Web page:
Post-traumatic epilepsy in adults: a nationwide register-based study


Traumatic brain injury (TBI) is a leading cause of epilepsy. Our aim was to characterise the risk of epilepsy in adults after hospitalisation for TBI.


Register-based cohort study. All individuals aged 18–100 with a first hospitalisation for TBI in the comprehensive national patient register in Sweden between 2000 and 2010 (n=111 947) and three controls per exposed (n=325 881), matched on age and sex were included. Exposed individuals were categorised according to TBI severity. Kaplan-Meier curves were used to estimate the risk of epilepsy and Cox regression to estimate the hazard in univariate or multivariate regression.


The 10-year risk of epilepsy was 12.9% (95% CI 11.7% to 14.1%) for focal cerebral injuries, 8.1% (95% CI 7.5% to 8.7%) for diffuse cerebral injuries, 7.3% (95% CI 6.9% to 7.7%) for extracerebral injuries, 2.8% (95% CI 2.4% to 3.2%) for skull fractures and 2.6% (95% CI 2.4% to 2.8%) for mild TBI. The risk of epilepsy after any TBI was 4.0% (95% CI 3.8% to 4.2%). The corresponding 10-year risk for controls was 0.9% (95% CI 0.9% to 0.9%). The HR increased with a more severe injury, from 3.0 (95% CI 2.8 to 3.2) for mild injury to 16.0 (95% CI 14.5 to 17.5) for focal cerebral injury. Multivariable analyses identified central nervous system (CNS) comorbidities as risk factors, but TBI remained significant also after adjustment for these. Other identified risk factors were male sex, age, mechanical ventilation and seizure during index hospitalisation.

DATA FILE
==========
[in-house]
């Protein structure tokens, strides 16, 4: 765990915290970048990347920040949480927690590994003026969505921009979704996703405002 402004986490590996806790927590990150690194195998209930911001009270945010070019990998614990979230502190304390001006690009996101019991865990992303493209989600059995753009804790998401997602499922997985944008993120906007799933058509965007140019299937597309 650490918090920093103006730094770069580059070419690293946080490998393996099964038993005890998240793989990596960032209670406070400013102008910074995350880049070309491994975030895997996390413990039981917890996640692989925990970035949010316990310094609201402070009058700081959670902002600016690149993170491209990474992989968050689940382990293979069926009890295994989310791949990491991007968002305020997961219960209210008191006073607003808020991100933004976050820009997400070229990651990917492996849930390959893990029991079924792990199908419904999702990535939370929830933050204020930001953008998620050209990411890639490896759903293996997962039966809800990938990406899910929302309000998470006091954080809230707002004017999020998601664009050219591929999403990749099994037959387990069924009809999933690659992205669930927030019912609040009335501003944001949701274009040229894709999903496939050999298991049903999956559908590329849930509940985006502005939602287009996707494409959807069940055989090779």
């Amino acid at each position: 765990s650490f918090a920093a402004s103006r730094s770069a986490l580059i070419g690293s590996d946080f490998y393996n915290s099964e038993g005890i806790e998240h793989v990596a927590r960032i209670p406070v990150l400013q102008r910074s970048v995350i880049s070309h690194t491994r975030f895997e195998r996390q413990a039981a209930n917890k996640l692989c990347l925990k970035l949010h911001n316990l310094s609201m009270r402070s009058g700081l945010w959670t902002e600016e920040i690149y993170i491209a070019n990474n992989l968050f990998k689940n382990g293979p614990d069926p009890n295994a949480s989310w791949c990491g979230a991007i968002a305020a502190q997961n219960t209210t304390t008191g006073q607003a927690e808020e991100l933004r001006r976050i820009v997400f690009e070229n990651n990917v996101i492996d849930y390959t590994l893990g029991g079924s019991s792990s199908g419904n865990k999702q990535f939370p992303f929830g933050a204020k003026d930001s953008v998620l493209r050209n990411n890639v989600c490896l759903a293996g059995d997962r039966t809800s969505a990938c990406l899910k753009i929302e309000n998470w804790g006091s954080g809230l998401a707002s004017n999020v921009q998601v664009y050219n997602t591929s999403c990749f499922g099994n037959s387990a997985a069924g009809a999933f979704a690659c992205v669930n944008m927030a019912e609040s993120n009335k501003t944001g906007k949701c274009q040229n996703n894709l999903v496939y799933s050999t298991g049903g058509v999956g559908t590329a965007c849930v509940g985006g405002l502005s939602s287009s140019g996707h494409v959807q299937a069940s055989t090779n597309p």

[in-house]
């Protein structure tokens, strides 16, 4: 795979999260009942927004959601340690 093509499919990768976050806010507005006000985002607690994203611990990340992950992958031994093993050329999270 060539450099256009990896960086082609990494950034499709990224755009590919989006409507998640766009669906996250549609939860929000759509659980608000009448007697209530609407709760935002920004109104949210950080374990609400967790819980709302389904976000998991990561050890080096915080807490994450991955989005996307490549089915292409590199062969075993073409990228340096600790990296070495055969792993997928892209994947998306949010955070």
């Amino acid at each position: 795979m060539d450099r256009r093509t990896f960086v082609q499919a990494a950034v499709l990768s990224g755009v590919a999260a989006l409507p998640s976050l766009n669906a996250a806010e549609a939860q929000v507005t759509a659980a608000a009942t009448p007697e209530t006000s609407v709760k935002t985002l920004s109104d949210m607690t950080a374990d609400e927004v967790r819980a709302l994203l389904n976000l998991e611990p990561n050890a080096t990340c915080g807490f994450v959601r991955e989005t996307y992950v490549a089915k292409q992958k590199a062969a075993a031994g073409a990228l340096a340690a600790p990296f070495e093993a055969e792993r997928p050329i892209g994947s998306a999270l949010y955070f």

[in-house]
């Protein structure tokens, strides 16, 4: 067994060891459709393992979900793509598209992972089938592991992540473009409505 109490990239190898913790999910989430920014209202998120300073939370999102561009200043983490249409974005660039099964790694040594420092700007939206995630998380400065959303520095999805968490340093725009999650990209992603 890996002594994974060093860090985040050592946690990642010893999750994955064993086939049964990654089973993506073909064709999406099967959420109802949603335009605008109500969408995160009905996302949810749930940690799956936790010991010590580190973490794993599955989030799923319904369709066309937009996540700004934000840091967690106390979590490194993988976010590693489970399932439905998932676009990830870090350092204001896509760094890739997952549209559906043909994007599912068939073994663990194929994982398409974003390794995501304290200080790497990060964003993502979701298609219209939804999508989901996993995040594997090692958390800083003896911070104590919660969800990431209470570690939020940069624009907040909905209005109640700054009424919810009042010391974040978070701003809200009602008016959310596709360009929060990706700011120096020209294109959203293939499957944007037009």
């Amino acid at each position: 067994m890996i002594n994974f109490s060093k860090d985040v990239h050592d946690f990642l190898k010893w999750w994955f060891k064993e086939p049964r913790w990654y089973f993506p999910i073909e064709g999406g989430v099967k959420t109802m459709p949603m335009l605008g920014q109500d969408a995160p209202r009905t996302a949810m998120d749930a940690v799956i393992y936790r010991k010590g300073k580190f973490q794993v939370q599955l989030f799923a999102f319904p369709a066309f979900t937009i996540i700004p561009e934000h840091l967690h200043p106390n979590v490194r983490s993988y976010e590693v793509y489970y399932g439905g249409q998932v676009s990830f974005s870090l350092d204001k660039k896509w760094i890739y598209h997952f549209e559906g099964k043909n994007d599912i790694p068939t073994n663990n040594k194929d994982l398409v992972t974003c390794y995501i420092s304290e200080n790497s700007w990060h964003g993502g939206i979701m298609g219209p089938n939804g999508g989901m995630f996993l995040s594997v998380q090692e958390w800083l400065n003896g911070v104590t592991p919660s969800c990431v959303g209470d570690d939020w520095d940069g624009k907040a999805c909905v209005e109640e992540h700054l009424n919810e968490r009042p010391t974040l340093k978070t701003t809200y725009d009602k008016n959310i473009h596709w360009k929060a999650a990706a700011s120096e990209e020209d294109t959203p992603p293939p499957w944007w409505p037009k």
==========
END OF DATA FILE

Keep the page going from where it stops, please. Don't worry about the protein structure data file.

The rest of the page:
The risk of post-traumatic epilepsy is considerable, also with adjustments for CNS comorbidities.

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